Trauma, Gender, and Mental Health Symptoms in Individuals With Substance Use Disorders

Lori Keyser-Marcus, Anika Alvanzo, Traci Rieckmann, Leroy Thacker, Allison Sepulveda, Alyssa Forcehimes, Leila Z. Islam, Monica Leisey, Maxine Stitzer, Dace S. Svikis

Research output: Contribution to journalArticle

11 Citations (Scopus)

Abstract

Individuals with substance use disorders are often plagued by psychiatric comorbidities and histories of physical and/or sexual trauma. Males and females, although different in their rates of expressed trauma and psychiatric symptomatology, experience comparable adverse consequences, including poorer substance abuse treatment outcomes, diminished psychosocial functioning, and severe employment problems. The goal of the current study was to examine the relationships between trauma history, lifetime endorsement of psychiatric symptoms, and gender in a sample of individuals participating in outpatient substance abuse treatment. Study participants (N = 625) from six psychosocial counseling and five methadone maintenance programs were recruited as part of a larger study conducted through the National Institute on Drug Abuse Clinical Trials Network (NIDA CTN). Study measures included lifetime trauma experience (yes/no), type of trauma experienced (sexual, physical, both), lifetime depression/anxiety, and lifetime suicidal thoughts/attempts (as measured by the Addiction Severity Index–Lite [ASI-Lite]). Lifetime endorsement of psychiatric symptoms was compared between individuals with and without trauma history. The role of gender was also examined. Results indicated that the experience of trauma was associated with an increase in lifetime report of psychiatric symptoms. Experience of physical and combined physical and sexual trauma consistently predicted positive report of psychiatric symptoms in both males and females, even when controlling for demographic and treatment-related variables. Employment outcomes, however, were not predicted by self-reported history of lifetime trauma.

Original languageEnglish (US)
Pages (from-to)3-24
Number of pages22
JournalJournal of Interpersonal Violence
Volume30
Issue number1
DOIs
StatePublished - Jan 27 2015

Fingerprint

Substance-Related Disorders
Mental Health
Psychiatry
Wounds and Injuries
National Institute on Drug Abuse (U.S.)
Methadone
Comorbidity
Counseling
Outpatients
Anxiety
Demography
Clinical Trials
Depression
Therapeutics

Keywords

  • alcohol and drugs
  • mental health and violence
  • with Hx of abuse, alcohol, and drugs

ASJC Scopus subject areas

  • Clinical Psychology
  • Applied Psychology
  • Medicine(all)

Cite this

Keyser-Marcus, L., Alvanzo, A., Rieckmann, T., Thacker, L., Sepulveda, A., Forcehimes, A., ... Svikis, D. S. (2015). Trauma, Gender, and Mental Health Symptoms in Individuals With Substance Use Disorders. Journal of Interpersonal Violence, 30(1), 3-24. https://doi.org/10.1177/0886260514532523

Trauma, Gender, and Mental Health Symptoms in Individuals With Substance Use Disorders. / Keyser-Marcus, Lori; Alvanzo, Anika; Rieckmann, Traci; Thacker, Leroy; Sepulveda, Allison; Forcehimes, Alyssa; Islam, Leila Z.; Leisey, Monica; Stitzer, Maxine; Svikis, Dace S.

In: Journal of Interpersonal Violence, Vol. 30, No. 1, 27.01.2015, p. 3-24.

Research output: Contribution to journalArticle

Keyser-Marcus, L, Alvanzo, A, Rieckmann, T, Thacker, L, Sepulveda, A, Forcehimes, A, Islam, LZ, Leisey, M, Stitzer, M & Svikis, DS 2015, 'Trauma, Gender, and Mental Health Symptoms in Individuals With Substance Use Disorders', Journal of Interpersonal Violence, vol. 30, no. 1, pp. 3-24. https://doi.org/10.1177/0886260514532523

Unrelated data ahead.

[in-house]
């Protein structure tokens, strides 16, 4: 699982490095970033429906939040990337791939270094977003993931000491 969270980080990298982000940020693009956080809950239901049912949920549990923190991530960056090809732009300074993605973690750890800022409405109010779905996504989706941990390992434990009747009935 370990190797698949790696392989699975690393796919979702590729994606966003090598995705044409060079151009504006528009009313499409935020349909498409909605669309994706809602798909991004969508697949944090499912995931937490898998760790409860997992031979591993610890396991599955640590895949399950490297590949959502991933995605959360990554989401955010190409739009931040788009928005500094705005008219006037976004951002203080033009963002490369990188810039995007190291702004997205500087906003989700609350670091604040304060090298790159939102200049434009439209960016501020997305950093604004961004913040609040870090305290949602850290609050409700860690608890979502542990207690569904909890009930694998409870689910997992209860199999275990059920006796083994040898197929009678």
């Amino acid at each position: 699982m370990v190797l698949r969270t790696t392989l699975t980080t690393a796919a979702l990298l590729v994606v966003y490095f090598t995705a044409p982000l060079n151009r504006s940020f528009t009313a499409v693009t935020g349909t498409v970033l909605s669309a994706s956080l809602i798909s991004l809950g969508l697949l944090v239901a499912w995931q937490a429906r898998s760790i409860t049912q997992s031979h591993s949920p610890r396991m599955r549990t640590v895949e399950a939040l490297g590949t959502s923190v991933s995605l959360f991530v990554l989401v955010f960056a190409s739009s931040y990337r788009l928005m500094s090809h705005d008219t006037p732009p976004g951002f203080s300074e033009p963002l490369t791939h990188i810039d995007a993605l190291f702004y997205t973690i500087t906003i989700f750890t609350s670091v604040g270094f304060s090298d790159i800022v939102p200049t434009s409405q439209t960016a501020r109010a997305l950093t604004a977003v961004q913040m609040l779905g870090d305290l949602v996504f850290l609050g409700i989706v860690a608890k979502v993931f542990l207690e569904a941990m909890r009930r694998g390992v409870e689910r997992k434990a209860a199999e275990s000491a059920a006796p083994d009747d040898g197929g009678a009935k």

Keyser-Marcus L, Alvanzo A, Rieckmann T, Thacker L, Sepulveda A, Forcehimes A et al. Trauma, Gender, and Mental Health Symptoms in Individuals With Substance Use Disorders. Journal of Interpersonal Violence. 2015 Jan 27;30(1):3-24. https://doi.org/10.1177/0886260514532523
Keyser-Marcus, Lori ; Alvanzo, Anika ; Rieckmann, Traci ; Thacker, Leroy ; Sepulveda, Allison ; Forcehimes, Alyssa ; Islam, Leila Z. ; Leisey, Monica ; Stitzer, Maxine ; Svikis, Dace S. / Trauma, Gender, and Mental Health Symptoms in Individuals With Substance Use Disorders. In: Journal of Interpersonal Violence. 2015 ; Vol. 30, No. 1. pp. 3-24.
@article{29b8e2b51ed948a5973f87bd2361ef86,
title = "Trauma, Gender, and Mental Health Symptoms in Individuals With Substance Use Disorders",
abstract = "Individuals with substance use disorders are often plagued by psychiatric comorbidities and histories of physical and/or sexual trauma. Males and females, although different in their rates of expressed trauma and psychiatric symptomatology, experience comparable adverse consequences, including poorer substance abuse treatment outcomes, diminished psychosocial functioning, and severe employment problems. The goal of the current study was to examine the relationships between trauma history, lifetime endorsement of psychiatric symptoms, and gender in a sample of individuals participating in outpatient substance abuse treatment. Study participants (N = 625) from six psychosocial counseling and five methadone maintenance programs were recruited as part of a larger study conducted through the National Institute on Drug Abuse Clinical Trials Network (NIDA CTN). Study measures included lifetime trauma experience (yes/no), type of trauma experienced (sexual, physical, both), lifetime depression/anxiety, and lifetime suicidal thoughts/attempts (as measured by the Addiction Severity Index–Lite [ASI-Lite]). Lifetime endorsement of psychiatric symptoms was compared between individuals with and without trauma history. The role of gender was also examined. Results indicated that the experience of trauma was associated with an increase in lifetime report of psychiatric symptoms. Experience of physical and combined physical and sexual trauma consistently predicted positive report of psychiatric symptoms in both males and females, even when controlling for demographic and treatment-related variables. Employment outcomes, however, were not predicted by self-reported history of lifetime trauma.",